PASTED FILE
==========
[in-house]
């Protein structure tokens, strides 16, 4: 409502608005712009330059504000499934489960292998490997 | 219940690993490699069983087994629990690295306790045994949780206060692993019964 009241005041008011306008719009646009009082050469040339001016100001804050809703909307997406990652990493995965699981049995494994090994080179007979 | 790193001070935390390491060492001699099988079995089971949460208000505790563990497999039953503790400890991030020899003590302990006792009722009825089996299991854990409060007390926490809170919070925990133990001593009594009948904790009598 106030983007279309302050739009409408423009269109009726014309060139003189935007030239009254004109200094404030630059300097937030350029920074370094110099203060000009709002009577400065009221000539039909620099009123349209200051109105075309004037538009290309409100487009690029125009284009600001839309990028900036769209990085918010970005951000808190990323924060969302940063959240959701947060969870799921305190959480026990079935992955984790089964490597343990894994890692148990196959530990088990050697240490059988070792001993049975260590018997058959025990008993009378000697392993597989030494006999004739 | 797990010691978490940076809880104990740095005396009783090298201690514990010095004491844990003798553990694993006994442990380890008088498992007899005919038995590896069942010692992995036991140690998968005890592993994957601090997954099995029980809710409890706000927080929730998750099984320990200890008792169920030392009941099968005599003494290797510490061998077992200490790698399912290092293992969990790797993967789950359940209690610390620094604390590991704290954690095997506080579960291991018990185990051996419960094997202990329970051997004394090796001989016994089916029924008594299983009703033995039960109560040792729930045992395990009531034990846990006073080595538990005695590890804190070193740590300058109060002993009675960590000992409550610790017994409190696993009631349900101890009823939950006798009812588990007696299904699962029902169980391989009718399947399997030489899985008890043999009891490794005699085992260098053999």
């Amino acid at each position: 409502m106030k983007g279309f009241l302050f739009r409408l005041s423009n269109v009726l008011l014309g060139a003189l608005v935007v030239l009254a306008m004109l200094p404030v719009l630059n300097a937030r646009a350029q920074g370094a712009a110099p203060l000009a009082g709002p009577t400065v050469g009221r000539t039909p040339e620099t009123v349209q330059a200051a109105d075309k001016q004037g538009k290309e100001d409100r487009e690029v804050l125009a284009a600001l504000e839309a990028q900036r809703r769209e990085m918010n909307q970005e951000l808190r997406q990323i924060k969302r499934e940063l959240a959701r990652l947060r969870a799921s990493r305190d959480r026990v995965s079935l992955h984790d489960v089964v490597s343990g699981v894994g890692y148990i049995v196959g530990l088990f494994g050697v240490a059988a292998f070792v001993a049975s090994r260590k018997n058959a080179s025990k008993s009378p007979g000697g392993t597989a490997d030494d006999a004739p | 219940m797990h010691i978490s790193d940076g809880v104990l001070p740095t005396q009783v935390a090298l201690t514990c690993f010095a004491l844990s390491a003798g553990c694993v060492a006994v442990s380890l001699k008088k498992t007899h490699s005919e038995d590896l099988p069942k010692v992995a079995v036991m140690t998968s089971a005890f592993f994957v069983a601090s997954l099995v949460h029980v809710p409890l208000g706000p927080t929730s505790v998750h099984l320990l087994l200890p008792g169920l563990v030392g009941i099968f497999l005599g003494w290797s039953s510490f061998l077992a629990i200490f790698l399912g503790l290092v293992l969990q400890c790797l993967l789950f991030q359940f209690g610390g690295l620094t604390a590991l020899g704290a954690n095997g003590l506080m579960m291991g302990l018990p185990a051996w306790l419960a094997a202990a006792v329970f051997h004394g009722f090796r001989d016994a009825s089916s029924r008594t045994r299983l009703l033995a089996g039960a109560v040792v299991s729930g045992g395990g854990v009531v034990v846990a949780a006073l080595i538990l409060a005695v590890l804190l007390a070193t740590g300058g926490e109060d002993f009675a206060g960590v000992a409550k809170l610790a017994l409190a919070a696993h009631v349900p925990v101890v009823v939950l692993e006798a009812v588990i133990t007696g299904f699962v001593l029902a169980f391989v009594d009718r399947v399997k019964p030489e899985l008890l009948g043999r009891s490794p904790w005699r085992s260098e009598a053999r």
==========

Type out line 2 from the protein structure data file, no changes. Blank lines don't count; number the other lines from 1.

């Protein structure tokens, strides 16, 4: 409502608005712009330059504000499934489960292998490997 | 219940690993490699069983087994629990690295306790045994949780206060692993019964 009241005041008011306008719009646009009082050469040339001016100001804050809703909307997406990652990493995965699981049995494994090994080179007979 | 790193001070935390390491060492001699099988079995089971949460208000505790563990497999039953503790400890991030020899003590302990006792009722009825089996299991854990409060007390926490809170919070925990133990001593009594009948904790009598 106030983007279309302050739009409408423009269109009726014309060139003189935007030239009254004109200094404030630059300097937030350029920074370094110099203060000009709002009577400065009221000539039909620099009123349209200051109105075309004037538009290309409100487009690029125009284009600001839309990028900036769209990085918010970005951000808190990323924060969302940063959240959701947060969870799921305190959480026990079935992955984790089964490597343990894994890692148990196959530990088990050697240490059988070792001993049975260590018997058959025990008993009378000697392993597989030494006999004739 | 797990010691978490940076809880104990740095005396009783090298201690514990010095004491844990003798553990694993006994442990380890008088498992007899005919038995590896069942010692992995036991140690998968005890592993994957601090997954099995029980809710409890706000927080929730998750099984320990200890008792169920030392009941099968005599003494290797510490061998077992200490790698399912290092293992969990790797993967789950359940209690610390620094604390590991704290954690095997506080579960291991018990185990051996419960094997202990329970051997004394090796001989016994089916029924008594299983009703033995039960109560040792729930045992395990009531034990846990006073080595538990005695590890804190070193740590300058109060002993009675960590000992409550610790017994409190696993009631349900101890009823939950006798009812588990007696299904699962029902169980391989009718399947399997030489899985008890043999009891490794005699085992260098053999």